NOVEMBER 30, 2009
For entrepreneurs looking to gain credibility, it’s often the little things that count
By QUY HUY And CHRISTOPH ZOTT
How do you persuade people to trust you when you don’t have a track record?
It’s a question every entrepreneur faces—and it’s especially critical these days as lenders and investors look for reasons not to hand over money. To figure out the answer, we interviewed key figures at 28 entrepreneurial ventures in the U.K., including founders, investors, board members, employees and customers.
What did we find out? Details matter. Many entrepreneurs are so focused on building the business or getting their product ready for market that they forget to do little things that send a message of credibility—such as making sure their Web site is polished and professional, or sending follow-up notes after a meeting with potential investors.
In our study, the most successful founders were masters at making symbolic gestures that signaled stability and credibility. They might hold meetings in upscale surroundings, for instance, or fill their Web page with testimonials from satisfied customers. Time and again, the entrepreneurs who practiced these tactics landed more funding than those who didn’t.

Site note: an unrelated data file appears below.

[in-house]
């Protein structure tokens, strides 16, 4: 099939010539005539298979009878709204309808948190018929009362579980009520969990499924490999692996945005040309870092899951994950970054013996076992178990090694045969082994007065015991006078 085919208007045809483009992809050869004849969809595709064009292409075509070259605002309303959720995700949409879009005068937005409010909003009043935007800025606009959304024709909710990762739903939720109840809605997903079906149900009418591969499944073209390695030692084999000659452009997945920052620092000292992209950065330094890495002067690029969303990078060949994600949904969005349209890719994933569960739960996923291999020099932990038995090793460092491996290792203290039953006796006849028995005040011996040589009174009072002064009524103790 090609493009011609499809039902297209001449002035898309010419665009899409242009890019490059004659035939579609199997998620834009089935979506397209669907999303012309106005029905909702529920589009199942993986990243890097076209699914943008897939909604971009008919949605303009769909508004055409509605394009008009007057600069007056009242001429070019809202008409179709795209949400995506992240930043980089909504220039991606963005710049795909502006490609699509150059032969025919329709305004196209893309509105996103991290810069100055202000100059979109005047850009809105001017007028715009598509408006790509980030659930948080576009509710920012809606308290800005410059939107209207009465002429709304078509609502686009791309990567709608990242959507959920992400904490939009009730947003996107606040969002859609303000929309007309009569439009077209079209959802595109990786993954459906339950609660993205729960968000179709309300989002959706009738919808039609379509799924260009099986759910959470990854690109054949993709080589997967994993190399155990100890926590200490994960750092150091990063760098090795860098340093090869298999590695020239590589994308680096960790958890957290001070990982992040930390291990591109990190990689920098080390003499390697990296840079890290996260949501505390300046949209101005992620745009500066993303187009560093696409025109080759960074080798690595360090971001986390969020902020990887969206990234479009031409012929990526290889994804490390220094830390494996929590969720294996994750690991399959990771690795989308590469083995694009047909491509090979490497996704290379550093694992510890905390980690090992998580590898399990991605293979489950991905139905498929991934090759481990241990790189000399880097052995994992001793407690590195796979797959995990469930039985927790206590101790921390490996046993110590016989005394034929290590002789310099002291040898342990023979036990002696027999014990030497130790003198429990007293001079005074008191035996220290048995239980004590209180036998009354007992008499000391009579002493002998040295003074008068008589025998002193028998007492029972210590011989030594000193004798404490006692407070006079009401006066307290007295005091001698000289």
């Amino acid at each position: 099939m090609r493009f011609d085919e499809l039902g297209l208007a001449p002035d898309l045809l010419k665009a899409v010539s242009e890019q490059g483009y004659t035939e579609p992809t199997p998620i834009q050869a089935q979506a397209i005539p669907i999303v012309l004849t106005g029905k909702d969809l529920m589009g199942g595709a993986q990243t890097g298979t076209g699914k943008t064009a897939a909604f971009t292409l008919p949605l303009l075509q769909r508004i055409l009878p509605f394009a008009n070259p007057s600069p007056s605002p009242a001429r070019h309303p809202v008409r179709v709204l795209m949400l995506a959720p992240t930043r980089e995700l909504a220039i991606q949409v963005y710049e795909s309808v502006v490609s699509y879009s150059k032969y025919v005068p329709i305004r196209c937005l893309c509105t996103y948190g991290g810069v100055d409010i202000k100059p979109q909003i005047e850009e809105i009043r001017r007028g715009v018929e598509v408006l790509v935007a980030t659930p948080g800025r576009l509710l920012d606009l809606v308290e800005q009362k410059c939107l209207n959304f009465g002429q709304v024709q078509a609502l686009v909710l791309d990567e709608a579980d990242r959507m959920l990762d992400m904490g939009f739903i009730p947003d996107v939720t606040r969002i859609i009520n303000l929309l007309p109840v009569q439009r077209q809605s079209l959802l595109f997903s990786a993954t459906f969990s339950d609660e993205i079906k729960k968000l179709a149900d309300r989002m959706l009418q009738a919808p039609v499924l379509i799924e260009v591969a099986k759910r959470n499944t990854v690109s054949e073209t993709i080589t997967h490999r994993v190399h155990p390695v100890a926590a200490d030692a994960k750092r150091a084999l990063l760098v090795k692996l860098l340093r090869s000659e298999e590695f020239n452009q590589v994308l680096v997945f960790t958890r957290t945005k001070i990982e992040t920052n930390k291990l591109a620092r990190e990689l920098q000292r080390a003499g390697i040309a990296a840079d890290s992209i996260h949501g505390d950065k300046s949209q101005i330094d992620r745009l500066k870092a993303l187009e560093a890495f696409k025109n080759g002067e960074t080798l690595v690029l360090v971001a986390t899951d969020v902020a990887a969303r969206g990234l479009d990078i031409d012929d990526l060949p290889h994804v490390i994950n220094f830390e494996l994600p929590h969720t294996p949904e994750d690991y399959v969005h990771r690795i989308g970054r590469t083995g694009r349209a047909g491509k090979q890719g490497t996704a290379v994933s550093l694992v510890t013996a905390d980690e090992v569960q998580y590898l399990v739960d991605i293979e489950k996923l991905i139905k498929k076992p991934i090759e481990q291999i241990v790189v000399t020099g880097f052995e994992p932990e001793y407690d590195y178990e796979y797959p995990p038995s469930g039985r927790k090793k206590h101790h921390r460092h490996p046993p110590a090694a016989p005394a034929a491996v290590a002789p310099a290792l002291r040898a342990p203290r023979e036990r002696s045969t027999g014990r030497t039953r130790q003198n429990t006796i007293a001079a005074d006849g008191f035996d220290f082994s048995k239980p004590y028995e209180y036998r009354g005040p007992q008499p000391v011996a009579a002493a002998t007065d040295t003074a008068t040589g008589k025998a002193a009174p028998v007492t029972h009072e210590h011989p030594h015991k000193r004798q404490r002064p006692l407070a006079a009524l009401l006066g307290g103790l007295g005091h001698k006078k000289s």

What’s more, this advice isn’t for entrepreneurs only: Executives from established companies could learn some valuable lessons here, as well. With investors more skeptical than ever, executives must use any resource to convince them that they can be trusted—no matter how trivial the tactics may seem to managers with long careers and long-existing companies behind them.
We found that there were four areas where the right symbolic gestures were vital. Here’s a look at those crucial spots—and what executives in businesses of all shapes and sizes can learn from them.
First and foremost, it’s vital to reassure people that you are personally capable and credible. For entrepreneurs, the issue is: Are you the kind of person able to build a company? In an existing company, it’s more: Are you the kind of person who can manage a complex project competently? How personally committed are you to the idea that you are proposing?
There are a number of ways to drive home the point.
Reveal yourself. Many businesspeople are reluctant to be specific about their personal history or interests in meetings. They may think it’s irrelevant or inappropriate, for instance, or they may simply feel pressed for time. But the entrepreneurs who are successful know how to deploy personal details that will strike a chord with listeners.